Then painted over all the bottle trees just in the background with a watered down white with vertical brushstrokes, waited for that to dry then gave it a second coat and added a little pink in the middle. This gives the painting a misty look. The pink shrubs were done then with the 1″ inch brush with the brushes ends flared out with pink, white, and burnt umber. I double load the brush pink on one corner and burnt umber on the other and then dab, dab, dab, then pink on one corner and white on the other and then dab, dab, dab again.
Remember: You do need to paint over the fairy when you a doing your background.
I then painted over the background again with the watered down white solution so the whole background looks connected.
Added some pink to the ground using the 1″ brush which is sharpened. (A sharpened brush looks like you just bought it from the shop)
Now I painted the fairy again. Acrylic paintings have lots of coats, they are like a sarah lea cake “layer upon layer” Painted the wings again, the bottle trees in the foreground, and any skin that may have got background paint on)
Blocked in the hair, following the contour of the way the hair falls.
What does this mean? The hair at the top of the head goes around the head so my brush goes around, the hair falling down on her shoulders falls down and so on. Put some cadmium red on her dress.
Added more layers of cadmium red paint to her dress. Did about another four layers of think paint on her skin. Added some shrubs at the front of the bottles trees with burnt umber, white and pink using the dab, dab, dab technique. Put another layer on the ground, this time the burnt umber paint was a bit thicker and still following contour with the brush strokes going horizontal. The grass is done by wiping the burnt umber paint a little thicker in a horizontal line and then flicking the wet paint upwards. This is so much easier to physically show someone how than to explain.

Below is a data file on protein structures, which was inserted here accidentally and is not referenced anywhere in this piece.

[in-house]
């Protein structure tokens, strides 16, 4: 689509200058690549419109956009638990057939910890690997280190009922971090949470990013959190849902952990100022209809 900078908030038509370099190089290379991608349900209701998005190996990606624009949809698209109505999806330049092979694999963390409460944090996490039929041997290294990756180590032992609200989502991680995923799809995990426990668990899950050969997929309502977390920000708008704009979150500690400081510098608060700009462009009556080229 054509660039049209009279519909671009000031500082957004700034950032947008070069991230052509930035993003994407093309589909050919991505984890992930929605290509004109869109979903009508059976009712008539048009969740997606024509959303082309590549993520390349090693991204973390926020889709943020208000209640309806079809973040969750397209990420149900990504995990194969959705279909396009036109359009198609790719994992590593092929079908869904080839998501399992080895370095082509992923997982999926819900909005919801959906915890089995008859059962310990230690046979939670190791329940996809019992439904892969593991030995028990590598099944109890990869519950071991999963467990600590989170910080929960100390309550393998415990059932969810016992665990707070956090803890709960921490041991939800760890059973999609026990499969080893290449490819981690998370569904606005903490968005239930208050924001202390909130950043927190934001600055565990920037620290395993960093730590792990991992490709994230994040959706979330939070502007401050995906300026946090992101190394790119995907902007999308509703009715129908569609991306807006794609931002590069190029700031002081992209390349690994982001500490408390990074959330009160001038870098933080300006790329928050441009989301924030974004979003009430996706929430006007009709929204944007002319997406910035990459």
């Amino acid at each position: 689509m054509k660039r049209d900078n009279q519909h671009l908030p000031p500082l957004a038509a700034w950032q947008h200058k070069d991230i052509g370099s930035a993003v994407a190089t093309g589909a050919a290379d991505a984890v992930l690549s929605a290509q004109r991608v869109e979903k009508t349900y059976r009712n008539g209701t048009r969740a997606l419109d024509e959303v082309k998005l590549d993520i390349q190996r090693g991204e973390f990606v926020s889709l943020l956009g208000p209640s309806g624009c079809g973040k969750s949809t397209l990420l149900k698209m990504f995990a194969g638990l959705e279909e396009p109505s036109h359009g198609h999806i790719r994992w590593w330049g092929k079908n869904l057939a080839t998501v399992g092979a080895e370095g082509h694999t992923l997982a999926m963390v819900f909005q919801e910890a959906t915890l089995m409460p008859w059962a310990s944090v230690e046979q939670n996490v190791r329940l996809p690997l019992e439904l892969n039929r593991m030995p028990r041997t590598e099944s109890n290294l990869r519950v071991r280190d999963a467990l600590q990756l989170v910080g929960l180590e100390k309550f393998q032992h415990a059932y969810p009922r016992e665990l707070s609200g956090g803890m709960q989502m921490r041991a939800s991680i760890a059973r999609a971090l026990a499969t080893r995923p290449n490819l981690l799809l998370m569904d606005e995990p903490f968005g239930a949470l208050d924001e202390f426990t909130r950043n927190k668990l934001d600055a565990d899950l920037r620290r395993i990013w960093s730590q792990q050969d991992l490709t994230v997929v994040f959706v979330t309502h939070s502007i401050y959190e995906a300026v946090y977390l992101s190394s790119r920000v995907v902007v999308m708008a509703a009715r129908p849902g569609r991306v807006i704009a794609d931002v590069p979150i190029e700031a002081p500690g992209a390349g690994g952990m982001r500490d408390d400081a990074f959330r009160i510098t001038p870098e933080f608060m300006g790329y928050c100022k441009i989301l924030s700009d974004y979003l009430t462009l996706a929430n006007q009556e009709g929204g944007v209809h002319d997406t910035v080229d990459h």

Stated working on her face and hair. She is not very pretty yet. The lips are wrong. In many of my paintings I will work on the face and the eyes first. The fine line work is done with burnt umber and the 00 liner brush. More paint on her dress. I just keep adding layers of paint, this is called fat over lean, which just means thick paint over thin paint.
The was the final picture in 2007, I’ve added numerous layers to her hair, with the pink, burnt umber and white, changed her hair around her face from how it was in step 6. Worked on the face and skin for a number of hours. Her face isn’t exactly what I had in mind. That’s the way it goes sometimes.
Added the fairy sparkly bling (explained in the fairy potion tutorial). Added some misty glow to her hand and foot. This is done with watered down white paint then rubbed with your finger lightly to blend, and then doing it a number of times until it looks glowy.
I felt her face and her hair were not just working and neither her dress.
I went back to my original reference for the fairy. I realized it was really just the chin line that was my problem….
How did I change/fix her? Firstly, I painted a thin white layer over her face and hair. There were a few bumps and lumps, I lightly sanded them off. I am happy with her face now. I still have more work to do on her hair and her dress.